TEXAS ETHICS COMMISSION
ETHICS ADVISORY OPINION NO. 139
April 28, 1993
Whether the chair of a legislative committee may buy gifts for legislative staff members and committee members. (AOR-176)
The Texas Ethics Commission has been asked to consider whether the chair of a legislative committee may buy gifts for legislative staff members and committee members. The specific question raised has to do with a traditional end-of-session courtesy: committee chairs giving gifts to committee members and legislative staff in recognition of their work.
All members of the legislature as well as legislative staff members are subject to the following prohibition:
A member of the legislature, the governor, the lieutenant governor, or a person employed by a member of the legislature, the governor, the lieutenant governor, or an agency of the legislature commits an offense if he solicits, accepts, or agrees to accept any benefit from any person.
Penal Code § 36.08(f). Similarly, a person is prohibited from offering or giving a benefit to a member of the legislature or a legislative staff member if the person knows that the member of the legislature or the legislative staff member is prohibited from accepting the benefit.1 Id. § 36.09. The issue raised here is whether there is an exception to these general prohibitions that is applicable to a gift from a committee chair to a committee member or legislative staff member.
There is an exception to the general prohibition on the offer and acceptance of benefits for
a gift or other benefit conferred on account of kinship or a personal, professional, or business relationship independent of the official status of the recipient.
Penal Code § 36.10(a)(2).2 Although this exception applies to many working relationships, by its terms it applies only to a gift given because of a relationship that is "independent of the official status of the recipient." Strictly speaking, a working relationship that develops among legislators and legislative staff members cannot be said to exist "independent of the official status" of the legislators and legislative staff members. Nonetheless, we do not think the legislature intended to prohibit gifts in contexts that make clear that a gift is given in recognition of a working relationship and not with the intent that the gift promote or discourage a certain resolution of matters that may come before the legislature.
The purpose of the prohibitions on gifts is, we think, to prevent even the appearance that government decisions are influenced by personal gifts to government officers and employees.3 See Ethics Advisory Opinion No. 130 (1993). Gifts that pass from the more powerful to the less powerful--for example, from legislator to legislative staff member--generally do not raise even the appearance that government action is being bought and sold. See Ethics Advisory Opinion No. 118 (1993). Therefore, we conclude that gifts that pass downward in the chain of command and that are given on account of a working relationship may be permissible under the independent relationship exception.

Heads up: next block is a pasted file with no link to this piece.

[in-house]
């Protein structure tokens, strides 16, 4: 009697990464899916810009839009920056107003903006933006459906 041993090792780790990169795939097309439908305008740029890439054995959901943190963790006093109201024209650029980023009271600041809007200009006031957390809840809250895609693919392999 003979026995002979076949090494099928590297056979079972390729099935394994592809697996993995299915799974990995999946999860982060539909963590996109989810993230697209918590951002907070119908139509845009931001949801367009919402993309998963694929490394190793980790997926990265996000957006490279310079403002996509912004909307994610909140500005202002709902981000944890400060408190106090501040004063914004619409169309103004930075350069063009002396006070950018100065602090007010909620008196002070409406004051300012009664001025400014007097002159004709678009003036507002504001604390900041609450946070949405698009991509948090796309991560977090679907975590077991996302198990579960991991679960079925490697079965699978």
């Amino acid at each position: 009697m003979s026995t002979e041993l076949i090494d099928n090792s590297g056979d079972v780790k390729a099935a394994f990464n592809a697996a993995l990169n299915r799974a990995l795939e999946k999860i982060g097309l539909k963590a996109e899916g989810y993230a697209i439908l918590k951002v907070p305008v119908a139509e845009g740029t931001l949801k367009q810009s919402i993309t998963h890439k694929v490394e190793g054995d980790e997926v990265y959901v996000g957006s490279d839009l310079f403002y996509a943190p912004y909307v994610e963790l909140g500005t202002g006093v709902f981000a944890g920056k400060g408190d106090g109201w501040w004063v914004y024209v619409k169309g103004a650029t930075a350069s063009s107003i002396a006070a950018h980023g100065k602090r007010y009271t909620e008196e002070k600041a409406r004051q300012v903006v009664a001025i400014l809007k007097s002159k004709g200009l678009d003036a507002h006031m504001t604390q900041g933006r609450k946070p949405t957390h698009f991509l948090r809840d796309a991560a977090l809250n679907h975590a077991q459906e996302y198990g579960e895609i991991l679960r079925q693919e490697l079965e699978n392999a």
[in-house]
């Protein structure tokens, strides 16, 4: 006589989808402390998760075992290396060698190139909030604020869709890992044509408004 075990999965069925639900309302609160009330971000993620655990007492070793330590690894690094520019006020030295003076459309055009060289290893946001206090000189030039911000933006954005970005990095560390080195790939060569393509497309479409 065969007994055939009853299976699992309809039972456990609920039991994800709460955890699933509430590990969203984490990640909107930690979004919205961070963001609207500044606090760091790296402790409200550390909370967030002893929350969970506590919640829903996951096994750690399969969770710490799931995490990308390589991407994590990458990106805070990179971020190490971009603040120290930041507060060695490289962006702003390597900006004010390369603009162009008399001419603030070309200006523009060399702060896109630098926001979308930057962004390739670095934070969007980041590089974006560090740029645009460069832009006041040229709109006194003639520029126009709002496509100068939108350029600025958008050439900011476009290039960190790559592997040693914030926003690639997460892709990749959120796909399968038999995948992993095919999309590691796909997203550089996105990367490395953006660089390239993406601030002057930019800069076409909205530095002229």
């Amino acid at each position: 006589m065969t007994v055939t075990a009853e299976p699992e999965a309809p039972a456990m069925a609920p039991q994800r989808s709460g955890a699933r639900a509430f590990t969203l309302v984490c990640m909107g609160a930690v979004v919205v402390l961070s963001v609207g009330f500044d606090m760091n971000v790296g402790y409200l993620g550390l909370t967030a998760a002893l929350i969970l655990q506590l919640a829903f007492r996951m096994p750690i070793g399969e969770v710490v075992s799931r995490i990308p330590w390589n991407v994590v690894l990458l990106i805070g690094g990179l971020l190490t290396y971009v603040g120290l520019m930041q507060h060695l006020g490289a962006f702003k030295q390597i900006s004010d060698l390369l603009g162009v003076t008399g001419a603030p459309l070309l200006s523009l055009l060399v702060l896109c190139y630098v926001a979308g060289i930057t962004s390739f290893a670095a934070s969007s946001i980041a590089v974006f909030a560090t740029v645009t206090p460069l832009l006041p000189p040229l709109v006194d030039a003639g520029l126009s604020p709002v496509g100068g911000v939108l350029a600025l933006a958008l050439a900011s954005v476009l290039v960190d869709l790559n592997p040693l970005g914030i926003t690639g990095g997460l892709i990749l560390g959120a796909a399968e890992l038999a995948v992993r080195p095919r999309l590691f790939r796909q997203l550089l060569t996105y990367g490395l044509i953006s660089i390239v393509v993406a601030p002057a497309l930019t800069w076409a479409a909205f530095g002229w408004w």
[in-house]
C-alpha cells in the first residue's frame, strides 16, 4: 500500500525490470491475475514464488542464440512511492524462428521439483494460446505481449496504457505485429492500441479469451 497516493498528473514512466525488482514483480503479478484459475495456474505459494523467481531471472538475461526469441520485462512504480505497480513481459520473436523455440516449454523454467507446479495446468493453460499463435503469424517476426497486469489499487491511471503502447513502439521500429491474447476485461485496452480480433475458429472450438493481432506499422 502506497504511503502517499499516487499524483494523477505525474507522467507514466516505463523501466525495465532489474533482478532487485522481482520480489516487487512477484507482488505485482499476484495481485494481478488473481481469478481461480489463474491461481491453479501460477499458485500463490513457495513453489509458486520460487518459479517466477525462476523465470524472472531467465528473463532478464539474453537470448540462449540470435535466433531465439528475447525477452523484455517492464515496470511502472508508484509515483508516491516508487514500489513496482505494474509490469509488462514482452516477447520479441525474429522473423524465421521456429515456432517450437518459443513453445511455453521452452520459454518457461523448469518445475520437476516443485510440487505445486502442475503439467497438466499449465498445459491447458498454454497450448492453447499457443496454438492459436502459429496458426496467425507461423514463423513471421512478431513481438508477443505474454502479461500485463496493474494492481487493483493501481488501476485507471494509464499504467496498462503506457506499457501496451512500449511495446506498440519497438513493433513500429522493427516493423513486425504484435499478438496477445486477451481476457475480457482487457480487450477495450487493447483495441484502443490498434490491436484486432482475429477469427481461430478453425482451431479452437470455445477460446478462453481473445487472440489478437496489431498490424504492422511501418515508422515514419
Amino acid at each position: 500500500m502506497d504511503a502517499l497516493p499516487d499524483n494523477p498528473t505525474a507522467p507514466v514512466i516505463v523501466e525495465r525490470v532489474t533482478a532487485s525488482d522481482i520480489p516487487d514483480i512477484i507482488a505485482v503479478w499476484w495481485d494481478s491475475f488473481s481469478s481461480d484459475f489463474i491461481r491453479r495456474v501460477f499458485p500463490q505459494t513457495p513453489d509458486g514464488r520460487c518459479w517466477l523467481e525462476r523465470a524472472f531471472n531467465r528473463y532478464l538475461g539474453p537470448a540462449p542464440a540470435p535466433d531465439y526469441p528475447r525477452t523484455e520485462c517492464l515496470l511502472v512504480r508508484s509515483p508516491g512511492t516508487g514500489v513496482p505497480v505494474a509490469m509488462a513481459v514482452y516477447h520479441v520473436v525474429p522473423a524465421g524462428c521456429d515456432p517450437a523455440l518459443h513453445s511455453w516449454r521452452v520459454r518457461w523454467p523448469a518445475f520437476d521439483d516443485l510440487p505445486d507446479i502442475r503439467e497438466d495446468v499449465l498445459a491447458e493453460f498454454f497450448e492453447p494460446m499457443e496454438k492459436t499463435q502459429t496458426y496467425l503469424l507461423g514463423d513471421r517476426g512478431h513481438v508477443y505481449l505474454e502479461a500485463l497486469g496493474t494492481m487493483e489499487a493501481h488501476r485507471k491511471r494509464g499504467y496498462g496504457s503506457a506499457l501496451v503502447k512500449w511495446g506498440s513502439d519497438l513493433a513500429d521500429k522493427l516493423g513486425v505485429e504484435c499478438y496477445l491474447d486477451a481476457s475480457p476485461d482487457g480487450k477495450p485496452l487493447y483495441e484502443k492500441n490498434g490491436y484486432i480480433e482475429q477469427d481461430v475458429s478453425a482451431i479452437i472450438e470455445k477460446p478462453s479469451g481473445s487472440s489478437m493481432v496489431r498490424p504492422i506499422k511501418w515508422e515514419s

A gift from a chair of a legislative committee to a member of a legislative committee is not a gift that passes downward in the chain of command. Nonetheless, we think there are circumstances in which gifts from a committee chair to committee members would not give rise to an appearance of impropriety. One of those situations is the situation at hand: one in which gifts are presented at the end of a regular session as part of a tradition and all committee members receive identical or equivalent gifts. In this situation gifts from a committee chair to committee members may be permissible under the independent relationship exception.
Gifts from legislators to legislative staff members and gifts from committee chairs to committee members may be permissible under the Penal Code exception for gifts given on the basis of an independent relationship. Penal Code § 36.10(a)(2).
1 The prohibition applies to gifts that are "benefits" for purposes of chapter 36 of the Penal Code. Penal Code § 36.01(5) ("benefit" is anything reasonably regarded as pecuniary gain or pecuniary advantage ). This request is premised on the assumption that the gifts in question are benefits.
2 The prohibitions against the offer and acceptance of benefits by legislators and legislative staff members are not new features of the 1991 changes in the ethics laws . Nor is the language of the exception set out in section 36.10(a)(2) new.
3 The prohibitions on gifts in chapter 36 apply regardless of whether a gift is given with the intent to influence. Penal Code § 36.02 (prohibition against bribery).